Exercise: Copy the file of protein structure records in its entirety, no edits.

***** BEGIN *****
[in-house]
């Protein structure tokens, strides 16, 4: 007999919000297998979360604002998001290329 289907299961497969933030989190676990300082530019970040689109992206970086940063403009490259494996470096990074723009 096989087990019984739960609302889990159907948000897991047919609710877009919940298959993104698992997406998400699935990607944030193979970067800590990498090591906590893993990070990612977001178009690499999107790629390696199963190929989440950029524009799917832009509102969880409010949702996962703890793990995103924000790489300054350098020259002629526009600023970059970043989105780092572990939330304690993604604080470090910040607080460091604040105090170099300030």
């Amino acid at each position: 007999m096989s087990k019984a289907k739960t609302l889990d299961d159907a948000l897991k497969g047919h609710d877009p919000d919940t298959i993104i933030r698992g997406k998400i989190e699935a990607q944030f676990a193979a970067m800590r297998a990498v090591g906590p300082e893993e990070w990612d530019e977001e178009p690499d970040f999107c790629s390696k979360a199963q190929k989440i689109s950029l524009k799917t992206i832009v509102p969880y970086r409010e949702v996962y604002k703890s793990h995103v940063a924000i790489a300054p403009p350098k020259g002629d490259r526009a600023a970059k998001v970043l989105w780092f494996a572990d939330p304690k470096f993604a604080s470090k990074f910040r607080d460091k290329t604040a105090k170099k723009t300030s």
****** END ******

[in-house]
């Protein structure tokens, strides 16, 4: 007999919000297998979360604002998001290329 289907299961497969933030989190676990300082530019970040689109992206970086940063403009490259494996470096990074723009 096989087990019984739960609302889990159907948000897991047919609710877009919940298959993104698992997406998400699935990607944030193979970067800590990498090591906590893993990070990612977001178009690499999107790629390696199963190929989440950029524009799917832009509102969880409010949702996962703890793990995103924000790489300054350098020259002629526009600023970059970043989105780092572990939330304690993604604080470090910040607080460091604040105090170099300030």
């Amino acid at each position: 007999m096989s087990k019984a289907k739960t609302l889990d299961d159907a948000l897991k497969g047919h609710d877009p919000d919940t298959i993104i933030r698992g997406k998400i989190e699935a990607q944030f676990a193979a970067m800590r297998a990498v090591g906590p300082e893993e990070w990612d530019e977001e178009p690499d970040f999107c790629s390696k979360a199963q190929k989440i689109s950029l524009k799917t992206i832009v509102p969880y970086r409010e949702v996962y604002k703890s793990h995103v940063a924000i790489a300054p403009p350098k020259g002629d490259r526009a600023a970059k998001v970043l989105w780092f494996a572990d939330p304690k470096f993604a604080s470090k990074f910040r607080d460091k290329t604040a105090k170099k723009t300030s």